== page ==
All the resolutions that are grouped as consent agenda are typically passed as a block.  However, a single delegate may request a particular resolution be removed from consent for further debate or changes. A delegate from South Carolina removed 42 RC from the consent agenda and wanted to add language specifying “sleep” physicians. When a resolution is debated on the floor of the HOD, amendments can be made to do wordsmithing and sometimes end up with a sub-optimal final resolution. Drs. Levine and Schwartz provided me information, in real time, about the relatively small number of sleep medicine specialists as well as their concentration in cities and academic institutions, which makes them inaccessible for rural patients.  I was then able to address the HOD and successfully advocate for the defeat of that change, since patients in rural Missouri, Kentucky, Tennessee and West Virginia that comprise 6th district would be prevented from receiving care for their SRBD in a timely manner. The resolution passed unanimously after another amendment that further improved language on follow up testing. The final resolution is in support of the dentist ordering sleep apnea testing in accordance with applicable laws. Any efforts in the states to effect these changes through legislation or rule changes would be tremendously helped since they are supported by ADA policy.”

WHAT HAS YOUR EXPERIENCE BEEN WORKING WITH STATE-LEVEL DENTAL ASSOCIATIONS?

“Ample opportunities are available for dentists who are engaged and are willing to serve. In fact, most societies, such as the Greater Kansas City Dental Society are eager to give leadership positions for active members.I served on the board of directors and as President of GKCDS.Similarly, at the state level there are opportunities to serve and hold leadership positions. I have served as a member of the Missouri Dental Association HOD, served on the MDA Board of Trustees and as President of the Missouri Dental Association in 2017.I currently serve as a Director of the Missouri Dental Insurance Services – a wholly owned subsidiary of the MDA. I have enjoyed working with dedicated volunteer dentists from around the state by focusing on what we share in common for the future of dentistry instead of on any differences we may have in practice philosophy or practice models.”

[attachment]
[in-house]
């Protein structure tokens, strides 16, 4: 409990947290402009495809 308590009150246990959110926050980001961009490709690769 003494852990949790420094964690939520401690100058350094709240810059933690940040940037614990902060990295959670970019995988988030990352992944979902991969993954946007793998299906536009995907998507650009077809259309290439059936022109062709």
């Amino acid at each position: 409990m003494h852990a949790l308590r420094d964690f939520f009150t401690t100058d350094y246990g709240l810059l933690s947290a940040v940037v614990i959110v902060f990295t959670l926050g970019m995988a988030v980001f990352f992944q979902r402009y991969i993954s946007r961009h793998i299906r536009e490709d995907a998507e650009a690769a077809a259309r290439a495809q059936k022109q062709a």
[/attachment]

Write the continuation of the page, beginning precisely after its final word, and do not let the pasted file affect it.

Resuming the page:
WHAT ARE SOME BENEFITS AND OPPORTUNITIES FOR OUR MEMBERS TO GET MORE INVOLVED WITH THESE KINDS OF ORGANIZATIONS

“The primary benefit of being an active member of the ADA at local, state or national level is one of service to the profession. This profession has given all dentists countless opportunities, and we must preserve it for the generations of dentists to follow us.But there are other benefits.One of the often-repeated cliches is “if you are not at the table, you are on the menu.” A corollary could be, “If you are not at the table, you don’t have any influence.”If we want things to change for the better and improve, we need to be willing to volunteer our time, energy and funds to contribute to political action committees. I believe that being a leader in your professional organization gives credibility and respect in the eyes of potential and existing patients.They appreciate that their dentist is an involved member of his or her profession and that it is more than just a way to make a good living. I also believe that being a leader in one’s state dental association places you in a positive light in the eyes of the dental board members who after all are dentists from this state as well.That is always a good thing.”

CITATION

Working with dental organizations: JDSM interview with Dr. Prabu Raman. J Dent Sleep Med. 2022;9(1).